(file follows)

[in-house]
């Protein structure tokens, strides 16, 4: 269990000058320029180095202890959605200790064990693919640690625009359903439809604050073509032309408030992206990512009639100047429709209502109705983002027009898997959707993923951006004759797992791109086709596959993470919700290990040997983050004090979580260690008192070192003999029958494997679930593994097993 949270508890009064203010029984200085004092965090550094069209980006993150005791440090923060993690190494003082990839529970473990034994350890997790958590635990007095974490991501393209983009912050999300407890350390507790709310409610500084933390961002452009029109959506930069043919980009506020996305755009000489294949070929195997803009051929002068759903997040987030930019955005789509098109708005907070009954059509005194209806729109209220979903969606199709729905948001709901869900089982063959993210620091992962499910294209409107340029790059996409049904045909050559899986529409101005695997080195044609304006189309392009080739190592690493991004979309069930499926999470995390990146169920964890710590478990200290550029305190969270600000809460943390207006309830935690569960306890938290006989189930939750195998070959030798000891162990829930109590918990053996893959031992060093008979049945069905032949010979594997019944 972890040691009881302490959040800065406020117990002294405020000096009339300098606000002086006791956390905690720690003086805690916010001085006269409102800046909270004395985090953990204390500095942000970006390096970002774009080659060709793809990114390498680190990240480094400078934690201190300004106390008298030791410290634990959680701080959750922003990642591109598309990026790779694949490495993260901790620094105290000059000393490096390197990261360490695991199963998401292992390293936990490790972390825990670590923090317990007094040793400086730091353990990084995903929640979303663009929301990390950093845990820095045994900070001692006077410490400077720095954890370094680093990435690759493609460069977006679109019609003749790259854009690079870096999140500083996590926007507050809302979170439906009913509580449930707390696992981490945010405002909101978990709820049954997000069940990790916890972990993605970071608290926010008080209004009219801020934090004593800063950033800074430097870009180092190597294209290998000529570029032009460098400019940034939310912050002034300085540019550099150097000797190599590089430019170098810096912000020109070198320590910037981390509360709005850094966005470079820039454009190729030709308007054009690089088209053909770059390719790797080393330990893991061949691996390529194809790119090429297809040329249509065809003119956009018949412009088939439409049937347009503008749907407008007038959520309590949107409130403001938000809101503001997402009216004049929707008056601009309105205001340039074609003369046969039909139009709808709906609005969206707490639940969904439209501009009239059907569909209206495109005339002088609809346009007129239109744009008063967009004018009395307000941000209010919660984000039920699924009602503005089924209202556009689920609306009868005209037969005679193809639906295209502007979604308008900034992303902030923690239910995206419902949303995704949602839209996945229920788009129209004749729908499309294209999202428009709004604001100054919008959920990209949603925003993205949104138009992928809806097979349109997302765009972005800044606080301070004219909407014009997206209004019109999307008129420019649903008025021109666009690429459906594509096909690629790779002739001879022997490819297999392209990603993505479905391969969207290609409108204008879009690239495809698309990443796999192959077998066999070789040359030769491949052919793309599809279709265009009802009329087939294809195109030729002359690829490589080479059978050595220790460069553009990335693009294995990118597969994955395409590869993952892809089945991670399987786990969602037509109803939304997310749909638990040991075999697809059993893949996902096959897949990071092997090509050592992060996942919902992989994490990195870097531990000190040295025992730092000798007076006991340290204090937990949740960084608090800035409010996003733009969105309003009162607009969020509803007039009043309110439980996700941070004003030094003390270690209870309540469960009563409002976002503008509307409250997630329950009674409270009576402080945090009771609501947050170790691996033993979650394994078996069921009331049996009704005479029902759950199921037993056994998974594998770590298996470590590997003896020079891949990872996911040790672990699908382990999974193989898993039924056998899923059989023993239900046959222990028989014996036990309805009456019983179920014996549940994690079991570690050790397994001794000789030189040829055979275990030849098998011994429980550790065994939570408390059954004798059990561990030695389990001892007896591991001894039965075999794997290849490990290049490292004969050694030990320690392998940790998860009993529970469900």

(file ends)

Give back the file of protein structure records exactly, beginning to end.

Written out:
[in-house]
């Protein structure tokens, strides 16, 4: 269990000058320029180095202890959605200790064990693919640690625009359903439809604050073509032309408030992206990512009639100047429709209502109705983002027009898997959707993923951006004759797992791109086709596959993470919700290990040997983050004090979580260690008192070192003999029958494997679930593994097993 949270508890009064203010029984200085004092965090550094069209980006993150005791440090923060993690190494003082990839529970473990034994350890997790958590635990007095974490991501393209983009912050999300407890350390507790709310409610500084933390961002452009029109959506930069043919980009506020996305755009000489294949070929195997803009051929002068759903997040987030930019955005789509098109708005907070009954059509005194209806729109209220979903969606199709729905948001709901869900089982063959993210620091992962499910294209409107340029790059996409049904045909050559899986529409101005695997080195044609304006189309392009080739190592690493991004979309069930499926999470995390990146169920964890710590478990200290550029305190969270600000809460943390207006309830935690569960306890938290006989189930939750195998070959030798000891162990829930109590918990053996893959031992060093008979049945069905032949010979594997019944 972890040691009881302490959040800065406020117990002294405020000096009339300098606000002086006791956390905690720690003086805690916010001085006269409102800046909270004395985090953990204390500095942000970006390096970002774009080659060709793809990114390498680190990240480094400078934690201190300004106390008298030791410290634990959680701080959750922003990642591109598309990026790779694949490495993260901790620094105290000059000393490096390197990261360490695991199963998401292992390293936990490790972390825990670590923090317990007094040793400086730091353990990084995903929640979303663009929301990390950093845990820095045994900070001692006077410490400077720095954890370094680093990435690759493609460069977006679109019609003749790259854009690079870096999140500083996590926007507050809302979170439906009913509580449930707390696992981490945010405002909101978990709820049954997000069940990790916890972990993605970071608290926010008080209004009219801020934090004593800063950033800074430097870009180092190597294209290998000529570029032009460098400019940034939310912050002034300085540019550099150097000797190599590089430019170098810096912000020109070198320590910037981390509360709005850094966005470079820039454009190729030709308007054009690089088209053909770059390719790797080393330990893991061949691996390529194809790119090429297809040329249509065809003119956009018949412009088939439409049937347009503008749907407008007038959520309590949107409130403001938000809101503001997402009216004049929707008056601009309105205001340039074609003369046969039909139009709808709906609005969206707490639940969904439209501009009239059907569909209206495109005339002088609809346009007129239109744009008063967009004018009395307000941000209010919660984000039920699924009602503005089924209202556009689920609306009868005209037969005679193809639906295209502007979604308008900034992303902030923690239910995206419902949303995704949602839209996945229920788009129209004749729908499309294209999202428009709004604001100054919008959920990209949603925003993205949104138009992928809806097979349109997302765009972005800044606080301070004219909407014009997206209004019109999307008129420019649903008025021109666009690429459906594509096909690629790779002739001879022997490819297999392209990603993505479905391969969207290609409108204008879009690239495809698309990443796999192959077998066999070789040359030769491949052919793309599809279709265009009802009329087939294809195109030729002359690829490589080479059978050595220790460069553009990335693009294995990118597969994955395409590869993952892809089945991670399987786990969602037509109803939304997310749909638990040991075999697809059993893949996902096959897949990071092997090509050592992060996942919902992989994490990195870097531990000190040295025992730092000798007076006991340290204090937990949740960084608090800035409010996003733009969105309003009162607009969020509803007039009043309110439980996700941070004003030094003390270690209870309540469960009563409002976002503008509307409250997630329950009674409270009576402080945090009771609501947050170790691996033993979650394994078996069921009331049996009704005479029902759950199921037993056994998974594998770590298996470590590997003896020079891949990872996911040790672990699908382990999974193989898993039924056998899923059989023993239900046959222990028989014996036990309805009456019983179920014996549940994690079991570690050790397994001794000789030189040829055979275990030849098998011994429980550790065994939570408390059954004798059990561990030695389990001892007896591991001894039965075999794997290849490990290049490292004969050694030990320690392998940790998860009993529970469900």